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RetailNOW: The High Cost of POS Security Failures
Solution providers were given a wake up call about the perils of point-of-sale security breaches, on Monday, at RSPA's RetailNOW convention. Secret Services Agent Jason Berryhill, a POS fraud specialist, addressed the packed audience and dropped some very serious statistics.
For example, Berryhill explained how one small business discovered that malware had been running on its POS system for six months, leading to $155,000 in fines assessed by credit card associations, the shuttering of one of its restaurants and the loss of eight full-time employees.
"In the past few months there have been three separate POS compromises involving 3500 individual locations," Berryhill said. "All three instances occurred because of bad passwords or remote access. Cost for fraud reimbursement and other damages was $240,000 per incident."
Potential vendor liability has spiked from $138 per record in 2005 to $214 per record in 2010.
According to Berryhill, merchants are the weakest links. Retail and food and beverage businesses accounted for 75 percent of the breaches in 2010.
"Software POS systems are the path of least resistance," Berryhill said. "POS attack methods are consistent across targets—they are cookie-cutter attacks performed in mass. Attackers scan IP address ranges for POS signatures—targets of opportunity—and there is no shortage of targets."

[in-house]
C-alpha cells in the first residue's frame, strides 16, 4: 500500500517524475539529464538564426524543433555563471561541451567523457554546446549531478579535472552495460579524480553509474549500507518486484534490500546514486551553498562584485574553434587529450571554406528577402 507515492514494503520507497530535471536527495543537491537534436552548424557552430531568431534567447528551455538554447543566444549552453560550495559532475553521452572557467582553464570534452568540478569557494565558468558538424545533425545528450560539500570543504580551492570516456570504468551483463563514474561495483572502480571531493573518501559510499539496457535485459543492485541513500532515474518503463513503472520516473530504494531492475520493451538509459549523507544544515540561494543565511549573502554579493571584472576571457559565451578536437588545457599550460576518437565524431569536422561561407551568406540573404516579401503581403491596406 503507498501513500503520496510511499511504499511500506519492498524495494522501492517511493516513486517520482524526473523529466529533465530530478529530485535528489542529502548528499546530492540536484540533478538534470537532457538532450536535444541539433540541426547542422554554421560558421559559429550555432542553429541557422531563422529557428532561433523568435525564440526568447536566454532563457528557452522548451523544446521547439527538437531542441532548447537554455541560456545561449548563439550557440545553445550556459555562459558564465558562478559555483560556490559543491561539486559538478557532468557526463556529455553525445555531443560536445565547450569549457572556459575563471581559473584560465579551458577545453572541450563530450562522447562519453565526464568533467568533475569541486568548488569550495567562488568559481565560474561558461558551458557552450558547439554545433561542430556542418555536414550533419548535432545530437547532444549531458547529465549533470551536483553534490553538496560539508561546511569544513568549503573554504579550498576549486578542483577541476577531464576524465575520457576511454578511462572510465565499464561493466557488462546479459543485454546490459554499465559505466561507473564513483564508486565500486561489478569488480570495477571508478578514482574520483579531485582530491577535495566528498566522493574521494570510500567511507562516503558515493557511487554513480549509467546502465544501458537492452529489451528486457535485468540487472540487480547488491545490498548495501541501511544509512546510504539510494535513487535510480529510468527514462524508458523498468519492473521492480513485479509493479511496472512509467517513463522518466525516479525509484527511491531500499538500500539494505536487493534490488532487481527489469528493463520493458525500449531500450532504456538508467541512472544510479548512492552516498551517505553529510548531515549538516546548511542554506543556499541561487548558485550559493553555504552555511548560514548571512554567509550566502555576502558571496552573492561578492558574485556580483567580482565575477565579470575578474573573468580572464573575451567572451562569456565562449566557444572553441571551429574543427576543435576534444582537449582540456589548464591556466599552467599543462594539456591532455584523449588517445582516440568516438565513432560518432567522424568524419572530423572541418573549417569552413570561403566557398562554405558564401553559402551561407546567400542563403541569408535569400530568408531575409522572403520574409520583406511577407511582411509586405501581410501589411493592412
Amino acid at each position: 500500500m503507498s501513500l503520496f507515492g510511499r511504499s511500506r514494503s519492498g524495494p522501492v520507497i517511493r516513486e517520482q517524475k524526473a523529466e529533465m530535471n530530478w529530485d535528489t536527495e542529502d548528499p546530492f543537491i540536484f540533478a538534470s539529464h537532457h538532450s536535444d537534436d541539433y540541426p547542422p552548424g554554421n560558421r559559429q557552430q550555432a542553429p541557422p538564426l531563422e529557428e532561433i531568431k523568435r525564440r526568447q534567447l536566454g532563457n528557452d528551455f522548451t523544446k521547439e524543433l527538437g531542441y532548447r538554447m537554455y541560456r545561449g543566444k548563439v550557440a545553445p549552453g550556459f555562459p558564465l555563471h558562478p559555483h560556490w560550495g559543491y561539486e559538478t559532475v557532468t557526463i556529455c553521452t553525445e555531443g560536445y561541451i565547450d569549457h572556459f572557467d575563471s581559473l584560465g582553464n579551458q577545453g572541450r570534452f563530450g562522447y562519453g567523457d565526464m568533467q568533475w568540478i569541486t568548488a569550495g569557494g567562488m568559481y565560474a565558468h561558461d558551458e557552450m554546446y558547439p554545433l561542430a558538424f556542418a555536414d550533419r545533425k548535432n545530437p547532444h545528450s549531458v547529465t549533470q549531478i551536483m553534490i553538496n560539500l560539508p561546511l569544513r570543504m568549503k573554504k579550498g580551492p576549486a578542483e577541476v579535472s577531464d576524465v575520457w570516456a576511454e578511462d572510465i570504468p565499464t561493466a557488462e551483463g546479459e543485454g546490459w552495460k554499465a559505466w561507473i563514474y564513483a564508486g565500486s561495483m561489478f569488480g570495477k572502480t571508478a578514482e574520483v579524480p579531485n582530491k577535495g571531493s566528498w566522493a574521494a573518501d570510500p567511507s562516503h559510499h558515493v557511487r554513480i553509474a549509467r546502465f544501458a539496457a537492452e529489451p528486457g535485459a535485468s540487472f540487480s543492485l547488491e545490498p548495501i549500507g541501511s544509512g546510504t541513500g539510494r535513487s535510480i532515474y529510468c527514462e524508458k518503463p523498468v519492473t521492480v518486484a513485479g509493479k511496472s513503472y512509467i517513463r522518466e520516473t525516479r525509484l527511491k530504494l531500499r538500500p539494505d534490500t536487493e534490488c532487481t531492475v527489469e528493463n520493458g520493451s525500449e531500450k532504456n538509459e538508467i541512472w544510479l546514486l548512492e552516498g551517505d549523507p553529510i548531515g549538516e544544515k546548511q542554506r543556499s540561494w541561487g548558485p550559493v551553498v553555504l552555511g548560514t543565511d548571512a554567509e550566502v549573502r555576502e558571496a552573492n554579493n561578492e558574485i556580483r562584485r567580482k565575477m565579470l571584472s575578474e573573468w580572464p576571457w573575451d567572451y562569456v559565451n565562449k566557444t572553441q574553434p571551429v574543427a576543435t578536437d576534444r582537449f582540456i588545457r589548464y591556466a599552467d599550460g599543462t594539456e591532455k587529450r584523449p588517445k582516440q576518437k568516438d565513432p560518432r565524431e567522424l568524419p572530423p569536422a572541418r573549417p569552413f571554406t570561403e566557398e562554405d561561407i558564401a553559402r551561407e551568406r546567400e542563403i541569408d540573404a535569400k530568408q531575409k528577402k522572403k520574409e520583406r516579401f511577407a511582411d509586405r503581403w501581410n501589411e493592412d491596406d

Berryhill cited the following as key methods of hacking a POS system:
- Easy access to system through remote access tools such as pcAnywhere on the back-of-house server for support
- Lack of firewall allows access to Windows RDP or terminal services
- Default vendor supplied credentials in use for OS and remote applications
While there is no way to completely bulletproof a POS from hacker attacks, Berryhill offered these suggestions on how VARs can help their clients secure their solutions.
- Disable unnecessary remote connections
- Maintain network systems logs
- Enforce strong two-factor authentication
- Immediately disable terminated accounts
- Keep patches and antivirus up to date
- Regular network penetration testing
Integrators can also educate retail customers on security services such as end-to-end encryption and the more popular tokenization. Beyond that, simply educating employees on the need for system-enforced password policies (routine password changes) can go a long way towards securing a POS.
The secret service has forged new relationships with private sector entities and scholars to increase the resources, skills and vision by which local, state, and federal law enforcement team with prosecutors to combat cyber crime.
To help, RSPA has formed CARDS [Coalition of Associations for Retail Data Security] to build a technology roadmap for resellers and vendors, build legislative outreach, and guide merchants to RSPA certified resellers to work with.
"Why the hell is the PCI council saying that 100 percent of PCI breaches are [the fault of solution providers]?" Joe Finizio said. "It's our responsibility to make sure that our clients are taken care of."
Click Here to learn more about CARDS
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